- File Size: 5324 KB
- Print Length: 376 pages
- Simultaneous Device Usage: Unlimited
- Publication Date: January 8, 2014
- Sold by: Amazon Digital Services LLC
- Language: English
- ASIN: B00FKWITB0
- Text-to-Speech: Enabled
- Word Wise: Enabled
- Lending: Enabled
- Amazon Best Sellers Rank: #976,333 Paid in Kindle Store (See Top 100 Paid in Kindle Store)
Nobility Among Us Kindle Edition
|Length: 376 pages||Word Wise: Enabled||Enhanced Typesetting: Enabled|
|Page Flip: Enabled||
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Top Customer Reviews
The main plot line centers around a nobleman, guided and assisted by his wife (who came from a humble background but has more to offer than meets the eye), trying to bring justice and economic reforms into the society where tradition has not been challenged in a meaningful way for hundreds of years. Naturally, this doesn't sit well with those in power, and the struggle that follows will go well beyond normal court intrigue and military clashes of typical fantasy offerings.
It is an unusual choice to place a happily married couple, with young children, at the center of such story, and the plot does indeed proceed along a different path than would be expected. The main characters' decisions and actions drive the plot and influence the world around them, but they remain essentially unchanged throughout their many trials. Interesting character arcs are instead reserved for the secondary protagonists, and this is where the quality of writing rises to another level, covering many of my favorite themes, from redemption to mature romantic love to the true definition of duty and honor. Twists and surprises abound, some strongly foreshadowed, some coming seemingly out of nowhere (at least until you think about it some more, and then it makes sense). There a few points towards the end where I was sure the author wrote himself into the corner and there was no way for everything to resolve in a coherent way, but then it did, which was probably the biggest surprise of them all.
Bad aspects first, grading to the mindblowingly good aspects:
-This book takes place in what appears to have been a feudal framework for at least fifteen centuries, but with a basically contemporary, early-21st-century level of technology. (With the entirely reasonable exception of a universal Internet.) I was waiting the whole time for some sort of explanation for this, and it never came. Sure, I'll take the co-existence of magic potions and steam-powered AI without batting an eye, but involve the stuff I'm used to on the day-to-day in a totally speculative universe, and it's somehow a different matter. The title "Nobility Among Us" (which was revealed as the name of the reality show way late in the game) might not help there.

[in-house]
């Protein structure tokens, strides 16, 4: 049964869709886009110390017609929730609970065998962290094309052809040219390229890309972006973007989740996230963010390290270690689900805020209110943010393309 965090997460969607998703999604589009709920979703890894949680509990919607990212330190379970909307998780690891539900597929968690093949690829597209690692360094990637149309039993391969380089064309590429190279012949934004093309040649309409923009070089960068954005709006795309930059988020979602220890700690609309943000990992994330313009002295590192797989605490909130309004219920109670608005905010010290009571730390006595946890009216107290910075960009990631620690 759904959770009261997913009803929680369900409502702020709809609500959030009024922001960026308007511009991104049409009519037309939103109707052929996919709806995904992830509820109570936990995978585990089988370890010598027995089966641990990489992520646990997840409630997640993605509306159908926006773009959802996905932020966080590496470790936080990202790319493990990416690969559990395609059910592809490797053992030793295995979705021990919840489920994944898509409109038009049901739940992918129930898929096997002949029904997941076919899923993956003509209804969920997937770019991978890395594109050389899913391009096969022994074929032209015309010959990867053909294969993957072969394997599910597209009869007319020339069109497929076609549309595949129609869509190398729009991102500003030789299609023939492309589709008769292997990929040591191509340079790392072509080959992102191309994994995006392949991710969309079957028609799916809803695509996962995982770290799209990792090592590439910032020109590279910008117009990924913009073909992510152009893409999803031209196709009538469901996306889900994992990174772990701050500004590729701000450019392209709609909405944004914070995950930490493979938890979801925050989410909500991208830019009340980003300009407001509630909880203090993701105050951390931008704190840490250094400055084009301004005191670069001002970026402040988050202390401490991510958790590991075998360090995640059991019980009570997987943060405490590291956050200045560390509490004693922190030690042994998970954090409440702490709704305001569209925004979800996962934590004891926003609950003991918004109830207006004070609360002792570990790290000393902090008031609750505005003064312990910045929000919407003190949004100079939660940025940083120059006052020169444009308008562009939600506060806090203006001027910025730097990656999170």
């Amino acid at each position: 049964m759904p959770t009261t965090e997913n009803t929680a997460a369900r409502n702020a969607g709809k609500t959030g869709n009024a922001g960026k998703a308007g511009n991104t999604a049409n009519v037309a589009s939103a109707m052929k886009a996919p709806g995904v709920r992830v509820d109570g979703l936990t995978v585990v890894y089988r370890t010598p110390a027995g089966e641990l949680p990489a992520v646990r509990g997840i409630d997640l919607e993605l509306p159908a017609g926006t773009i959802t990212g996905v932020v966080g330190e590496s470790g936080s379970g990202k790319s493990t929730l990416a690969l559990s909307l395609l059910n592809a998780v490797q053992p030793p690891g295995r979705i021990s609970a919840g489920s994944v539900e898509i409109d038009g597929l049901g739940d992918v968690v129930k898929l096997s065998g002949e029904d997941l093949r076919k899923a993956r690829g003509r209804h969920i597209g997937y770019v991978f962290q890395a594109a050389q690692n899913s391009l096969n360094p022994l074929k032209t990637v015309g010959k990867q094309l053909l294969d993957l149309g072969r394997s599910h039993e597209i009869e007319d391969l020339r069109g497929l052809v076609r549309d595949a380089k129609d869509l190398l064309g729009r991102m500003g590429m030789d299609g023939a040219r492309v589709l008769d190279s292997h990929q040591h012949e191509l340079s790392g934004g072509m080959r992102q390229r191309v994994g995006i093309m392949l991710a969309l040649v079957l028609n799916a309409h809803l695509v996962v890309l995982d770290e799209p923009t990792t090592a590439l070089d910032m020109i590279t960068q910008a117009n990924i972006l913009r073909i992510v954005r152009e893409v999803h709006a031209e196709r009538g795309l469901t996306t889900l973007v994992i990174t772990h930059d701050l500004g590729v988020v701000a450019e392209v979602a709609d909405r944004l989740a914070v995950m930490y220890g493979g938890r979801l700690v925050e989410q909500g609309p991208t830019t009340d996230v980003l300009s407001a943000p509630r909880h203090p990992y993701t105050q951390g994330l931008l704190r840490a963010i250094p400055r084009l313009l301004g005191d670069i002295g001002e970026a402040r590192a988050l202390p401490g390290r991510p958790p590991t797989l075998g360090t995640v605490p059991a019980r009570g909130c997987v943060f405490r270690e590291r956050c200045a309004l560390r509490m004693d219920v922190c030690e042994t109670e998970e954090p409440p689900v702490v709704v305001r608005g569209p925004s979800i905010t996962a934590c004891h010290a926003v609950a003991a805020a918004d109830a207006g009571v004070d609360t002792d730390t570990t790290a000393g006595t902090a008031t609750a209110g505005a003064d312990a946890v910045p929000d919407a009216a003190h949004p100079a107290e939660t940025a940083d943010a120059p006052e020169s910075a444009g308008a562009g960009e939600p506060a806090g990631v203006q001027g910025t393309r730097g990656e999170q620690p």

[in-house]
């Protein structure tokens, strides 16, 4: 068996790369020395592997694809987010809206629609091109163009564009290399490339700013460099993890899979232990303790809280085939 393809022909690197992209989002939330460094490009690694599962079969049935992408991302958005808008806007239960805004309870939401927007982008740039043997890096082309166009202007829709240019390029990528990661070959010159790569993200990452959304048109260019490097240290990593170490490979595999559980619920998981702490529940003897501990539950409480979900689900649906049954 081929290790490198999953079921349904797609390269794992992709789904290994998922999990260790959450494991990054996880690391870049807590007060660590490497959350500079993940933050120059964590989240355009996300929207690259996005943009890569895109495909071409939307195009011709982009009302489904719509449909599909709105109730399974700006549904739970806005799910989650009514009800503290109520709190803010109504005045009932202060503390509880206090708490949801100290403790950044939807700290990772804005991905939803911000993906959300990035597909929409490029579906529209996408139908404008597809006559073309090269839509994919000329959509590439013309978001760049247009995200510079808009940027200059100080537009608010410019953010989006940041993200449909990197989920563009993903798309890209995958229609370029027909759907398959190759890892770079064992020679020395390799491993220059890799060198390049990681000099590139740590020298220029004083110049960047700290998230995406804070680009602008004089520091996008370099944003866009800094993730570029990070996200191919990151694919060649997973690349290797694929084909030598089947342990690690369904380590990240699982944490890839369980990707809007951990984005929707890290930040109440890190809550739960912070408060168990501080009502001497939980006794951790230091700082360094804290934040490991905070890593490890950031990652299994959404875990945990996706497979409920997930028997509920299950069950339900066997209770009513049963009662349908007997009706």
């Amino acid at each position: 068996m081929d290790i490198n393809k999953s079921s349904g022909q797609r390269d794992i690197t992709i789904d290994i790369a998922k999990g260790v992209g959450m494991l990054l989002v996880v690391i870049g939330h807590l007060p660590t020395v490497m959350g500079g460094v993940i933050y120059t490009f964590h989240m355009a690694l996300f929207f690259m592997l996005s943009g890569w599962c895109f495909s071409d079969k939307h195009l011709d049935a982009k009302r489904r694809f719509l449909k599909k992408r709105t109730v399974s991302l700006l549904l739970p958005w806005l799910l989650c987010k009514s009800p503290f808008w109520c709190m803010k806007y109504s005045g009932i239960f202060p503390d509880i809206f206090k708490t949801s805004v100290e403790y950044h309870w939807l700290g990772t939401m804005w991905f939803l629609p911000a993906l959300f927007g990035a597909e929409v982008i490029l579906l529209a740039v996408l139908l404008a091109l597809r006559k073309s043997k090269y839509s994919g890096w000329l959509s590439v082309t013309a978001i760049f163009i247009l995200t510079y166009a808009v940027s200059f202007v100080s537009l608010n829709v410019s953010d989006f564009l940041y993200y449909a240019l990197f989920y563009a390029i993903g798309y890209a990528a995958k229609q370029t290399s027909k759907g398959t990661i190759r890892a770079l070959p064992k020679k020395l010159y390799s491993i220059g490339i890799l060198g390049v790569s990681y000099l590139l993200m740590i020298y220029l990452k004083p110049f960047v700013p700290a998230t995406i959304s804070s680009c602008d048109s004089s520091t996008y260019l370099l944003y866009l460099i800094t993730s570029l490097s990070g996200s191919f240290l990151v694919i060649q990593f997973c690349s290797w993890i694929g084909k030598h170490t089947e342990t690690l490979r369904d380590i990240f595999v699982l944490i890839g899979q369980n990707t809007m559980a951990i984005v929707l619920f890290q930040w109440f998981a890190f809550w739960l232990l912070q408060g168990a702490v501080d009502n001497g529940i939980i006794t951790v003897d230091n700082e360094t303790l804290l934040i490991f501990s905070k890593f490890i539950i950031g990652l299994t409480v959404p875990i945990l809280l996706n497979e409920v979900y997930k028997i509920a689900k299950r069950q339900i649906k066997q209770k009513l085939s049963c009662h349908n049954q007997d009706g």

-You CAN tell it's a self-published book, owing to a proliferation of "alrights", comma splices, typos, and similarly cosmetic clunkiness.
-The Christian themes are VERY overt. I'm a Christian and this was very much my cuppa, but when I was an atheist I think I would have felt unjustly ambushed by chapter seven or eight and put the book down for good. As I missed that the "forbidden book" in the blurb was the Bible, I was momentarily taken aback by the unsubtlety even as I am.
-I seem to have missed exactly how William got to be such a crucial plot point toward the end. This would be a serious problem if it really weren't referred to, but as I'm not sure, it's just kind of lingering uncertainly in the middle of the bad side of the review.
-In retrospect, the prologue probably should have lingered some focus on Omega Twelve before cutting to the ball. Also the throwaway characters were a bit cliched, given that they were the ones to open the story.
-One of the romantic subplots (Florence and Edward) added nothing whatsoever to the story.
-----The Line of Quality-----
-The techno-geekery. Not my thing, but I'm pretty sure it's just what has people beating down the doors in the military sci-fi genre.
-The small children sent me into paroxysms of cuteness, which was definitely the intent. I'll particularly highlight the scene where Morten meets them up close.
-The intrigue. That's the intrigue between the baddish guys, specifically. Otherwise, file it under "Marcus Draishire", below.
-The way everything came to a conclusion.
-Morten. Pretty much everything about Morten, but a special shout-out to his survivalist interlude. Really highlights the ancillary skills you pick up from a lifetime killing people.
-Marcus Draishire. It's like if the Bishop of Digne got planted in King's Landing and actually kept his head mostly above water. Kick ass.
-The process of judgment between Wiertham and Fristead. A roller coaster with equal parts white-knuckling and startled, gleeful laughter. Well done.
-The magnificent sense of eucatastrophe. See especially: every Morten scene between his resignation and his sleeping in till nine-thirty, and the well-wishes in Stonewell.
So, yeah. 8/10, would comic if I could.